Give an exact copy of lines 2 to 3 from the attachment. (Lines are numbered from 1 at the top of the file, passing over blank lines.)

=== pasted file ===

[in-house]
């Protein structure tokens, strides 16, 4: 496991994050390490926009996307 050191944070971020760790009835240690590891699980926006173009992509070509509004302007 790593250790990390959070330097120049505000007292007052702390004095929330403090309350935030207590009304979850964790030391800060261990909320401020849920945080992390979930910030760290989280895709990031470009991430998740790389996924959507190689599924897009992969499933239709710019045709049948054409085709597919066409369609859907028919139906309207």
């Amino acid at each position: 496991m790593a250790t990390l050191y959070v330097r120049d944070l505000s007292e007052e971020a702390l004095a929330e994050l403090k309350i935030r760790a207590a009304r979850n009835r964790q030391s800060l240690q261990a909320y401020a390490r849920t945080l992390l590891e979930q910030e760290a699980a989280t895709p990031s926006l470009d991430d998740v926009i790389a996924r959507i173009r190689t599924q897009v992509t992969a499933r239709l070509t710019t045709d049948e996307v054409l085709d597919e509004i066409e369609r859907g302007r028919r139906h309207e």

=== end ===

């Protein structure tokens, strides 16, 4: 496991994050390490926009996307 050191944070971020760790009835240690590891699980926006173009992509070509509004302007 790593250790990390959070330097120049505000007292007052702390004095929330403090309350935030207590009304979850964790030391800060261990909320401020849920945080992390979930910030760290989280895709990031470009991430998740790389996924959507190689599924897009992969499933239709710019045709049948054409085709597919066409369609859907028919139906309207």
């Amino acid at each position: 496991m790593a250790t990390l050191y959070v330097r120049d944070l505000s007292e007052e971020a702390l004095a929330e994050l403090k309350i935030r760790a207590a009304r979850n009835r964790q030391s800060l240690q261990a909320y401020a390490r849920t945080l992390l590891e979930q910030e760290a699980a989280t895709p990031s926006l470009d991430d998740v926009i790389a996924r959507i173009r190689t599924q897009v992509t992969a499933r239709l070509t710019t045709d049948e996307v054409l085709d597919e509004i066409e369609r859907g302007r028919r139906h309207e």